Material and Methods Top


Study design

This study was a prospective, clinical study conducted at Department of Surgery, Chalmeda Anand Rao Institute of Medical Sciences, Karimnagar, from September 2016 to August 2017, and present detailed records of the parameters under evaluation of patients admitted to the surgical wards with the clinical diagnosis of hollow viscus perforation (gastric/duodenal/ileal perforation).

Samplings

A total of 33 patients were included in this study.

Inclusion criteria

  • All patients aged above 18 years with radiological features of hollow viscus perforation
  • With follow-up period of at least 6 months were included in the study.


Exclusion criteria

  • Patients aged below 15 years, tuberculosis, cardiac failure, and patients who could not come for follow-up.


The samples for laboratory investigation would be drawn at the time of arrival of patient in casualty and sent to CAIMS laboratory latest by 30 min. The average time taken for reporting shall be 45 min were excluded from the study.

Physiological and operative severity score for the enumeration of mortality and morbidity equation [Table 1] & [Table 2]
Table 1: Clustering of the cases based on physiological score

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Table 2: Operating score of patients

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  • Risk of morbidity: (0.16 × physiological score) + (0.19 × operative score) − 5.91
  • Risk of mortality: (0.13 × physiological score) + (0.16 × operative score) − 7.04.


Portsmouth modification of physiological and operative severity score for the enumeration of mortality and morbidity equation

  • Risk of mortality: (0.1692 × physiological score) + (0.155 × operative score) − 9.065.


Ethical approval

This study was reviewed and approved by the Institutional Ethics Committee, CAIMS, Karimnagar.

Statistical analysis

The data was entered in the Microsoft Excel worksheet and analyzed using proportions


  Results Top


During the present study period, a total of 136 patients were operated on the small bowel, and of these, 33 cases fulfilled all the criteria and were selected for this study. The sex distribution of hollow viscus perforation is 29 males (87.87% of cases) and 4 females (12.13% of the cases).

The overall mortality in this study was 6 (18.18% of the study), while the morbidity was noted in 17 cases (51% of study). [Table 3] shows postoperative complications arising following surgery for hollow viscus perforation. In nine cases of duodenal surgery, three cases developed respiratory infection, four wound infection, one Inter-peritoneal abscess and one Wound dehiscence. Out of two cases of gastric etiology, one case had respiratory infection while one case had wound infection. Out of six cases of ileal etiology, two had wound infection, one inter-peritoneal abscess, two with fecal fistula, and one with wound dehiscence.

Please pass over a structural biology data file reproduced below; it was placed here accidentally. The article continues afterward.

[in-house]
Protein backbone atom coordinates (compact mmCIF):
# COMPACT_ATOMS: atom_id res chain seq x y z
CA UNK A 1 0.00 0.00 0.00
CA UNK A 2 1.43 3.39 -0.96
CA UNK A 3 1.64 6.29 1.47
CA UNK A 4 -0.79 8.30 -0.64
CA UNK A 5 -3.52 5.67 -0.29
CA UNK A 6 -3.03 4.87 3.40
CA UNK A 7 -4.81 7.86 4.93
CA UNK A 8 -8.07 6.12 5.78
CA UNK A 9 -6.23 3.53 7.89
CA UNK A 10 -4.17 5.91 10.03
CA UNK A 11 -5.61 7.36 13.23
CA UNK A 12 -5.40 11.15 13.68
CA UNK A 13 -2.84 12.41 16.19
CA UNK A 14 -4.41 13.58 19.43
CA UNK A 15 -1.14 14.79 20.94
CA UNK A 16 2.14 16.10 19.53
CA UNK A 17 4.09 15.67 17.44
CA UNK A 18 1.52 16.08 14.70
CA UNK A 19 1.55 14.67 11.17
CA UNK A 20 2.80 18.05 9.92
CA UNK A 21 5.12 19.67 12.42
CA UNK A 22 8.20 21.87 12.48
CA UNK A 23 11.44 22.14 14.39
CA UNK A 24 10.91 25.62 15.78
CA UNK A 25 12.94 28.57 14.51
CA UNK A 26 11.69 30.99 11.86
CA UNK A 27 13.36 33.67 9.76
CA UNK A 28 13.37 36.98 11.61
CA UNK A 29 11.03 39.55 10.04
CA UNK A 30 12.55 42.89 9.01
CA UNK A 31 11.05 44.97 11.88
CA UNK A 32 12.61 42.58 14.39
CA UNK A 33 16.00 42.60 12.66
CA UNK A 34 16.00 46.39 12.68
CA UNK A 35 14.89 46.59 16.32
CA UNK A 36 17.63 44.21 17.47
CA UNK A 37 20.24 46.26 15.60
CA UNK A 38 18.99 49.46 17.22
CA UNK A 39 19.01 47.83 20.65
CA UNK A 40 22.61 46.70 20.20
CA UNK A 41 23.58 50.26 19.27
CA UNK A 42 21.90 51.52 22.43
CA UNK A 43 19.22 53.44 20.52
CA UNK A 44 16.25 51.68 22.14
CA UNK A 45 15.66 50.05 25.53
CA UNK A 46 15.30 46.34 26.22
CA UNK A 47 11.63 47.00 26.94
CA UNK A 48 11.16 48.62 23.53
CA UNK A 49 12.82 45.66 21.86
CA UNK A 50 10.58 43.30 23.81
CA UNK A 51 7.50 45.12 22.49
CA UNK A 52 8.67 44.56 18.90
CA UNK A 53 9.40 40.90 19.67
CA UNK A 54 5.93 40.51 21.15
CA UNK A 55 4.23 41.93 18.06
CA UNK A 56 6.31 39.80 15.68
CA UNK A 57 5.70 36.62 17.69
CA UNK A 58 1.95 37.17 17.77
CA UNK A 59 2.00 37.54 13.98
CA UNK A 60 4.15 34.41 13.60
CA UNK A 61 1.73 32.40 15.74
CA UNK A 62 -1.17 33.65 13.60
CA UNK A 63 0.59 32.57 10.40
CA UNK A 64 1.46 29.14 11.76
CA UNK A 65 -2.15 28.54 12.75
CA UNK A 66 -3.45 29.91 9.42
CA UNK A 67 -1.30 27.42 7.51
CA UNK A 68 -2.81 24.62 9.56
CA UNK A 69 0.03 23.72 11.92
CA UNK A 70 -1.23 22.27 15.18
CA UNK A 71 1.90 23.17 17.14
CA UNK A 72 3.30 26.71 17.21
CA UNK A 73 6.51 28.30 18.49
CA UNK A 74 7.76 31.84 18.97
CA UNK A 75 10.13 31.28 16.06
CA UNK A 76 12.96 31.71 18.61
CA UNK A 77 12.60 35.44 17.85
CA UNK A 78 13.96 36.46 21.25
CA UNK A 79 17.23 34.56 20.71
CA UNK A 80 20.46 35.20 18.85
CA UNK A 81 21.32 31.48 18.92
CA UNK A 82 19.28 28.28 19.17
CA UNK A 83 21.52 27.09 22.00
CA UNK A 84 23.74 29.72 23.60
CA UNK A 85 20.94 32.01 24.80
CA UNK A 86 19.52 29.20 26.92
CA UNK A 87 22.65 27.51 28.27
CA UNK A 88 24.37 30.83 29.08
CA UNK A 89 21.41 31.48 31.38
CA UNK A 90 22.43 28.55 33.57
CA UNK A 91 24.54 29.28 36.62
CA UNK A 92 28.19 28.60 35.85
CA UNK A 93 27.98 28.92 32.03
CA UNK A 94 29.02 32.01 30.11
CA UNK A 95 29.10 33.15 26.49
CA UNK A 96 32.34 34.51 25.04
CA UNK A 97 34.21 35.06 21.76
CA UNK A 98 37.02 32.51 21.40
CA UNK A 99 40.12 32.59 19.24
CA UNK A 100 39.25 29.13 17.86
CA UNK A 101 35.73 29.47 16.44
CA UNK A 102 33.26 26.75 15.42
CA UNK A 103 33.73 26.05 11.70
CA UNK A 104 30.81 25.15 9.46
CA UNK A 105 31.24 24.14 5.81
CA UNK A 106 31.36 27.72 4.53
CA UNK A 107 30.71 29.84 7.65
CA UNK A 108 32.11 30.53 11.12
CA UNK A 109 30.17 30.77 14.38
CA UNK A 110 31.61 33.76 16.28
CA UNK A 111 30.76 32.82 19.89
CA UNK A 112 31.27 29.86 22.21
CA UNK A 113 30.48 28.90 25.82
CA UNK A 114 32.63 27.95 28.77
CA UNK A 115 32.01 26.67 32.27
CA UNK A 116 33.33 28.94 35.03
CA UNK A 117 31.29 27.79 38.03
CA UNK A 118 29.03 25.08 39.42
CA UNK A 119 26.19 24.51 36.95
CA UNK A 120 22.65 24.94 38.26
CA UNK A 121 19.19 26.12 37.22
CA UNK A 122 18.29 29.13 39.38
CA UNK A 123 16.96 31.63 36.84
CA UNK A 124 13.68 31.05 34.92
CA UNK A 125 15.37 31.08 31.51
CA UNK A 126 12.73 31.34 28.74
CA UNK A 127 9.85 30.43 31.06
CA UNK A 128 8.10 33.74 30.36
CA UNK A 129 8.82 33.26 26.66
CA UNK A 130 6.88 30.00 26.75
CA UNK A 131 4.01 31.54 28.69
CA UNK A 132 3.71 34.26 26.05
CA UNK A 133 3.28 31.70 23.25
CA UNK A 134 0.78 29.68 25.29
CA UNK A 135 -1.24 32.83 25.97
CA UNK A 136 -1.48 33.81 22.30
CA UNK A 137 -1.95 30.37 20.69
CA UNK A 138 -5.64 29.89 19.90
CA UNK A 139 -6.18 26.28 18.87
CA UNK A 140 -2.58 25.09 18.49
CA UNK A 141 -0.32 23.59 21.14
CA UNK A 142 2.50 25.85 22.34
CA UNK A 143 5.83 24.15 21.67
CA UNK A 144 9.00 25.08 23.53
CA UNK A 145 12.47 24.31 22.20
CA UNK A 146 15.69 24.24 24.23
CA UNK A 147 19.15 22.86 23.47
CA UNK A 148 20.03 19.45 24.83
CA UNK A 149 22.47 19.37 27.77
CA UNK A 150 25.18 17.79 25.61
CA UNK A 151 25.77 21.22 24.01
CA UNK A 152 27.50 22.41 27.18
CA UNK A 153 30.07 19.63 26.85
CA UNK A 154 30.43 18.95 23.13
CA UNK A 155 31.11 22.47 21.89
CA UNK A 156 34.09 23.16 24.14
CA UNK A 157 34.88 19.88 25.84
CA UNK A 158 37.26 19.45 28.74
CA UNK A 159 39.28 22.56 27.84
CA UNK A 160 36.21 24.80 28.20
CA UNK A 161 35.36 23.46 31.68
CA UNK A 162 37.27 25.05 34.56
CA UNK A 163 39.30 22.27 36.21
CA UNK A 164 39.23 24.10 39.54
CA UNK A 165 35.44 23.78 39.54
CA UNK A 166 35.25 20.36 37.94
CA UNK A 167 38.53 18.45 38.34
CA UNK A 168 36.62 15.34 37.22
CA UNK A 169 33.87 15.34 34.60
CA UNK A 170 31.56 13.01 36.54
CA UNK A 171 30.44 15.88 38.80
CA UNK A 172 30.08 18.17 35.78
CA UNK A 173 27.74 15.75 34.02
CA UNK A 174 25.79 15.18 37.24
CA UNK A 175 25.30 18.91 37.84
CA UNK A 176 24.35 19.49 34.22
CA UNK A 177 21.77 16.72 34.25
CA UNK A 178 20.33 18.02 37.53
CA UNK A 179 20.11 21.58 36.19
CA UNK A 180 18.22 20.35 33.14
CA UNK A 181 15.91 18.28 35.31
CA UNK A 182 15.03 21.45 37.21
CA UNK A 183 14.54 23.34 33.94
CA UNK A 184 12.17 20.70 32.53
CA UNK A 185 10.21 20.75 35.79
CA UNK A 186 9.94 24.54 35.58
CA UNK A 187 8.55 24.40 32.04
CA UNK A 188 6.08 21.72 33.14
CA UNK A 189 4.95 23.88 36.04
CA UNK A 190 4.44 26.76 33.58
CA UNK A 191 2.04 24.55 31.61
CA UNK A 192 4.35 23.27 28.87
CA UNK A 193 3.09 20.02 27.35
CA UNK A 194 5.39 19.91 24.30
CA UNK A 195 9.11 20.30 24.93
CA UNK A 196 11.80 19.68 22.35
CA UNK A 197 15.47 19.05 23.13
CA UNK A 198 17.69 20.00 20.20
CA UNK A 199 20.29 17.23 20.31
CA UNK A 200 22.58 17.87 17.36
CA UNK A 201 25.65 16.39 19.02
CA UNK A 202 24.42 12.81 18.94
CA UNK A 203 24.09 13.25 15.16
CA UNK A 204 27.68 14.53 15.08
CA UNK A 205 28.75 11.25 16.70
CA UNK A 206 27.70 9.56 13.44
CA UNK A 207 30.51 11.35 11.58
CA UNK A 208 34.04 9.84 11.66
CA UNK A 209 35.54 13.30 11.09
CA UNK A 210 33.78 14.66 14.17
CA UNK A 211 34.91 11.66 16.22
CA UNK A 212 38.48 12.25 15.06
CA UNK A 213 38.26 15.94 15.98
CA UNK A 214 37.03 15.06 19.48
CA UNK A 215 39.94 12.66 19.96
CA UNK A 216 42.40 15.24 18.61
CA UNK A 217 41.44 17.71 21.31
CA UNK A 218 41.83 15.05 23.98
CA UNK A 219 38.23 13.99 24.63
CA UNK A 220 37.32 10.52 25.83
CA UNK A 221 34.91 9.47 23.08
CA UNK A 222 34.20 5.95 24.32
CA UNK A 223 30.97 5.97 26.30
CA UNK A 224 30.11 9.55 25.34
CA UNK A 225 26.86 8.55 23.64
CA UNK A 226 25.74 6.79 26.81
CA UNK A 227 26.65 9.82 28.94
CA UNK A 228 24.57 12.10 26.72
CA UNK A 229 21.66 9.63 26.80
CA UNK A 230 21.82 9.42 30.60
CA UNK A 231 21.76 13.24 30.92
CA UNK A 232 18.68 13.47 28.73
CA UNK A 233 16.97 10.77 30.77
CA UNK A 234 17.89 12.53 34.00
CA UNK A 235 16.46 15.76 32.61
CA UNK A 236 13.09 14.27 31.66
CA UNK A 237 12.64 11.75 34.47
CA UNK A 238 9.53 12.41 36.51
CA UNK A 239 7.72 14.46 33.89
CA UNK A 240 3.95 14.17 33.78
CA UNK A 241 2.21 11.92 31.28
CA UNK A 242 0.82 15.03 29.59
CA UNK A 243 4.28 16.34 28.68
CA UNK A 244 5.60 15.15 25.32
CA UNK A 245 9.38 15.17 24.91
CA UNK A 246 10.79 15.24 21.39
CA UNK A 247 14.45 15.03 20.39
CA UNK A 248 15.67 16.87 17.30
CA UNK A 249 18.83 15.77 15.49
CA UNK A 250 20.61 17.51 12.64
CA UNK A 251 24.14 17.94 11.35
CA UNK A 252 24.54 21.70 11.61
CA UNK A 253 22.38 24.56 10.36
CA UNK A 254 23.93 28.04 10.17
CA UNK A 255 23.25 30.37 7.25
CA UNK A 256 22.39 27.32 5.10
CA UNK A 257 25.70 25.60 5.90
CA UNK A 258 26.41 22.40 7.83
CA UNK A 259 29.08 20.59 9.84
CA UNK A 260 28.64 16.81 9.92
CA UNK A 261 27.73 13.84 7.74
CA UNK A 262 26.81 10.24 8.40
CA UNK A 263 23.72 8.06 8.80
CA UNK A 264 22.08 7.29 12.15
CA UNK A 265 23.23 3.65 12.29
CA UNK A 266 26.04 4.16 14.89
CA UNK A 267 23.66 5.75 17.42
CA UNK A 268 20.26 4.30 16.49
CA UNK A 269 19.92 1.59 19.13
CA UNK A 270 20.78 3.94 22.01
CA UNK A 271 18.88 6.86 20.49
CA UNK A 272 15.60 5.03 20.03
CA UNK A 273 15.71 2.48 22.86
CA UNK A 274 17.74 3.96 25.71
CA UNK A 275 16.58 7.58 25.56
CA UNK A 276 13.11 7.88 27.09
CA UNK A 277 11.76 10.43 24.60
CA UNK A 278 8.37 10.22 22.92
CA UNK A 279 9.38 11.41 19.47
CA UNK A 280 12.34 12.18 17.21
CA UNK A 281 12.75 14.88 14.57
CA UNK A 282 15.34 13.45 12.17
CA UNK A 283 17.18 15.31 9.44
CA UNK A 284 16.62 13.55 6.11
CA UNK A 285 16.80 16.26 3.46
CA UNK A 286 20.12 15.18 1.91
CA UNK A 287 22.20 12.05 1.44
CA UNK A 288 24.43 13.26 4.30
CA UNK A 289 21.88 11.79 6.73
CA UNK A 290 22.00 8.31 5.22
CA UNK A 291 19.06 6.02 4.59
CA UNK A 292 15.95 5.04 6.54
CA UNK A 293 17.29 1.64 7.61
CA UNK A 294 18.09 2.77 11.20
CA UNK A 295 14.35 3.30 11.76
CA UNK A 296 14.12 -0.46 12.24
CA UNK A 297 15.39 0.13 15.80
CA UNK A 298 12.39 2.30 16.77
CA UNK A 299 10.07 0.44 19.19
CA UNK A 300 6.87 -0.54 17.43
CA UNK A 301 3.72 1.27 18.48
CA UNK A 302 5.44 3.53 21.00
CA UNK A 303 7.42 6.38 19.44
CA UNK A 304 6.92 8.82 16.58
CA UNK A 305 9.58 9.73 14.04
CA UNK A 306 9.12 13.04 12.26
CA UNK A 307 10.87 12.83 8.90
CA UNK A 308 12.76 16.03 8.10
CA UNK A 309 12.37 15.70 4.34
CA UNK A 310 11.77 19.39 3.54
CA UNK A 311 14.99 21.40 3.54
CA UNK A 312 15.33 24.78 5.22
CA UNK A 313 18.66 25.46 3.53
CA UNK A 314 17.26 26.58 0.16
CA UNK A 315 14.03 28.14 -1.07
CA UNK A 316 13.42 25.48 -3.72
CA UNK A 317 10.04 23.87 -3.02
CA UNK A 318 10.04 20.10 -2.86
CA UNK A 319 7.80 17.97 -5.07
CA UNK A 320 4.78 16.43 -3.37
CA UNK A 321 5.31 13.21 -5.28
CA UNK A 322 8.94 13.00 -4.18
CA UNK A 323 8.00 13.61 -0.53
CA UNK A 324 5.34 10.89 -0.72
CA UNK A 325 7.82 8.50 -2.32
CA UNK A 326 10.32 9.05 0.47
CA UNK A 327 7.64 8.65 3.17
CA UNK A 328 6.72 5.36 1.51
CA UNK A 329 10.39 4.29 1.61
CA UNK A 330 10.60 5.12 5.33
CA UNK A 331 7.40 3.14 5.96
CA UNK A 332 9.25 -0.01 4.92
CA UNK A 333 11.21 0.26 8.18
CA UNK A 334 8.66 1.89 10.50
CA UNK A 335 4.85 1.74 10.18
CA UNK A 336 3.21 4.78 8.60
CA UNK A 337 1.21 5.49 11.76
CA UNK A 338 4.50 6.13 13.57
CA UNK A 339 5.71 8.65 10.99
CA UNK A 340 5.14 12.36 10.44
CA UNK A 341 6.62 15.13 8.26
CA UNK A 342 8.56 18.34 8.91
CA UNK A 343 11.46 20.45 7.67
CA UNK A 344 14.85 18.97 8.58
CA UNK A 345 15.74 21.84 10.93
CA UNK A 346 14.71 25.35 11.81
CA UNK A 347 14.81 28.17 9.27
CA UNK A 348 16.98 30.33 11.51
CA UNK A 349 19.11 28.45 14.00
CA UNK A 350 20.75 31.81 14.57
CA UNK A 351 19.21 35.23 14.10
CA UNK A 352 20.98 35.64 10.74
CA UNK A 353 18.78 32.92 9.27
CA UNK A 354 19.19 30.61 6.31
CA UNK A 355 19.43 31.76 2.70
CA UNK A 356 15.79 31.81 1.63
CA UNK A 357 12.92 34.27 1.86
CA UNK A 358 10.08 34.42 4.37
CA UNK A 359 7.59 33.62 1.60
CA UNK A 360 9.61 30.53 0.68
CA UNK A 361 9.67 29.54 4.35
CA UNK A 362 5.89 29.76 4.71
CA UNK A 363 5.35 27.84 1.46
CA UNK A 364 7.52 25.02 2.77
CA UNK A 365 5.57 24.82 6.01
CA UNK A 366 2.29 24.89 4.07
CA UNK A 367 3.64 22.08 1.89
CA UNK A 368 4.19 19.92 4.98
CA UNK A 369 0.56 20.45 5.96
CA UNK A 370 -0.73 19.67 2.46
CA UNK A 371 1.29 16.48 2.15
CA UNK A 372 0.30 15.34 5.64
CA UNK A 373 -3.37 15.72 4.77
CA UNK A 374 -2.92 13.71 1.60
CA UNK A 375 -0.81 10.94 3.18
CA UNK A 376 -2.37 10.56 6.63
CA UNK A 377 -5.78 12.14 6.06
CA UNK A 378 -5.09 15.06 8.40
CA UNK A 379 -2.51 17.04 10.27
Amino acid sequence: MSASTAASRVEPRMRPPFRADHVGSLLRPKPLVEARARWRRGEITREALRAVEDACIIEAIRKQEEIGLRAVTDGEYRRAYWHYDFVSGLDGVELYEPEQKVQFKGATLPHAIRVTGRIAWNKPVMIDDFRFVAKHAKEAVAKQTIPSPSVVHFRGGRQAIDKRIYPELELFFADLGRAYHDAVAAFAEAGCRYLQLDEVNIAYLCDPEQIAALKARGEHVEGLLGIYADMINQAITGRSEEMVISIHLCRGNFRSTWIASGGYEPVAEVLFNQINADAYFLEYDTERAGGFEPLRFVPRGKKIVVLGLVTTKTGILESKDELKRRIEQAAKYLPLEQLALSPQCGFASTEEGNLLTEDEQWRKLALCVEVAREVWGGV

Table 3: Postoperative complications arising following surgery for hollow viscus perforation

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[Table 4] shows that it was found to correlate with the zones of increasing morbidity rate derived from the logistic regression analysis. The O:E ratio was 1.67, and there was no significant difference between the observed and predicted values (χ2 = 2.31, 9 df, P = 0.3149).
Table 4: Predicted versus observed morbidity rates

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[Table 5] shows that mortality rates differed with POSSUM scores over predicting the mortality. On applying POSSUM, using exponential analysis, we found that the expected number of deaths for our study group is 10 (O: E = 1.66). We found the difference between expected and observed mortality rates using exponential analysis. On applying P-POSSUM, using linear analysis, the expected number of deaths for our study group is 7 (O:E = 1), which is similar to the observed number of deaths, i.e., 6.
Table 5: Physiological and operative severity scoring system for the enumeration of morbidity and mortality predicted morbidity in each cases

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  Discussion Top


The aim of any surgical procedure is to cause reduction in morbidity and mortality. The outcome of surgical intervention, whether death or an uncomplicated survival, complications or long-term morbidity is not solely dependent on the abilities of a surgeon in isolation but on a multitude of patient factors.

POSSUM was developed as an auxiliary tool to evaluate the quality of the surgery service. The present study showed a mortality rate which is considered high when compared with other studies. It could be attributed to the fact that only patient's submitted to large surgeries and needing postoperative ICU cares were included in the study.[3]